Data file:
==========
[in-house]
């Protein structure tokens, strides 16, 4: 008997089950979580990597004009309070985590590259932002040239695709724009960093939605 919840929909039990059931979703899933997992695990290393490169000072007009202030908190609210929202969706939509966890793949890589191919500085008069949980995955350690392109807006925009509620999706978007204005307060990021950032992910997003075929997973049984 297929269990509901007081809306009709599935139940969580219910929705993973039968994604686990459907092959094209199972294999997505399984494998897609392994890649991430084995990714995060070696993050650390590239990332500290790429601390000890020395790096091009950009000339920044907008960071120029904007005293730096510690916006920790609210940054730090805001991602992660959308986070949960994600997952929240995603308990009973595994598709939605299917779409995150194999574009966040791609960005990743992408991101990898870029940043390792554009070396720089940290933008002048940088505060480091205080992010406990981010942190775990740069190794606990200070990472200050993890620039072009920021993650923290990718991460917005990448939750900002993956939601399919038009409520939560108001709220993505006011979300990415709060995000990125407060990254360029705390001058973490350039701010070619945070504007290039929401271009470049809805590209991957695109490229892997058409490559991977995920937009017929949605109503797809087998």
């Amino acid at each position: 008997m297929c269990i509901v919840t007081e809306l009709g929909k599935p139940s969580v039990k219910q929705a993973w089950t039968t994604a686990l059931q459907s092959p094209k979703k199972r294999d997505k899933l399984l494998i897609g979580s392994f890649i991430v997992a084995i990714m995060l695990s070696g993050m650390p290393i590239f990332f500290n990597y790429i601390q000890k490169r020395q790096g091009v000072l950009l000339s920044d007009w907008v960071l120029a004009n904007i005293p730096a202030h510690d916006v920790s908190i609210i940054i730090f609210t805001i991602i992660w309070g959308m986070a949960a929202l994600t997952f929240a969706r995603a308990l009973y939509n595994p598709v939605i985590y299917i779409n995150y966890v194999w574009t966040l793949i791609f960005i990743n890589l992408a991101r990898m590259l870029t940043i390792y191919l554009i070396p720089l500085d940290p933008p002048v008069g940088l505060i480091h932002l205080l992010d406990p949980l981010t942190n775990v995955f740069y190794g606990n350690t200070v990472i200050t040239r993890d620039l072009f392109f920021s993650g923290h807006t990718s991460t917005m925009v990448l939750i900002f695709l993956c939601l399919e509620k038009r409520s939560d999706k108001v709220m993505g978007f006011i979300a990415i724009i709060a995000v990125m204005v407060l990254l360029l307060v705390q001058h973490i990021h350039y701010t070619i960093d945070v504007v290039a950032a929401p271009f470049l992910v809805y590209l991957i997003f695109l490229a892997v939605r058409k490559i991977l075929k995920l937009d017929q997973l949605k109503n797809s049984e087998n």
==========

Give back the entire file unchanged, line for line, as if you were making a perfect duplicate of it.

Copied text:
[in-house]
């Protein structure tokens, strides 16, 4: 008997089950979580990597004009309070985590590259932002040239695709724009960093939605 919840929909039990059931979703899933997992695990290393490169000072007009202030908190609210929202969706939509966890793949890589191919500085008069949980995955350690392109807006925009509620999706978007204005307060990021950032992910997003075929997973049984 297929269990509901007081809306009709599935139940969580219910929705993973039968994604686990459907092959094209199972294999997505399984494998897609392994890649991430084995990714995060070696993050650390590239990332500290790429601390000890020395790096091009950009000339920044907008960071120029904007005293730096510690916006920790609210940054730090805001991602992660959308986070949960994600997952929240995603308990009973595994598709939605299917779409995150194999574009966040791609960005990743992408991101990898870029940043390792554009070396720089940290933008002048940088505060480091205080992010406990981010942190775990740069190794606990200070990472200050993890620039072009920021993650923290990718991460917005990448939750900002993956939601399919038009409520939560108001709220993505006011979300990415709060995000990125407060990254360029705390001058973490350039701010070619945070504007290039929401271009470049809805590209991957695109490229892997058409490559991977995920937009017929949605109503797809087998």
């Amino acid at each position: 008997m297929c269990i509901v919840t007081e809306l009709g929909k599935p139940s969580v039990k219910q929705a993973w089950t039968t994604a686990l059931q459907s092959p094209k979703k199972r294999d997505k899933l399984l494998i897609g979580s392994f890649i991430v997992a084995i990714m995060l695990s070696g993050m650390p290393i590239f990332f500290n990597y790429i601390q000890k490169r020395q790096g091009v000072l950009l000339s920044d007009w907008v960071l120029a004009n904007i005293p730096a202030h510690d916006v920790s908190i609210i940054i730090f609210t805001i991602i992660w309070g959308m986070a949960a929202l994600t997952f929240a969706r995603a308990l009973y939509n595994p598709v939605i985590y299917i779409n995150y966890v194999w574009t966040l793949i791609f960005i990743n890589l992408a991101r990898m590259l870029t940043i390792y191919l554009i070396p720089l500085d940290p933008p002048v008069g940088l505060i480091h932002l205080l992010d406990p949980l981010t942190n775990v995955f740069y190794g606990n350690t200070v990472i200050t040239r993890d620039l072009f392109f920021s993650g923290h807006t990718s991460t917005m925009v990448l939750i900002f695709l993956c939601l399919e509620k038009r409520s939560d999706k108001v709220m993505g978007f006011i979300a990415i724009i709060a995000v990125m204005v407060l990254l360029l307060v705390q001058h973490i990021h350039y701010t070619i960093d945070v504007v290039a950032a929401p271009f470049l992910v809805y590209l991957i997003f695109l490229a892997v939605r058409k490559i991977l075929k995920l937009d017929q997973l949605k109503n797809s049984e087998n």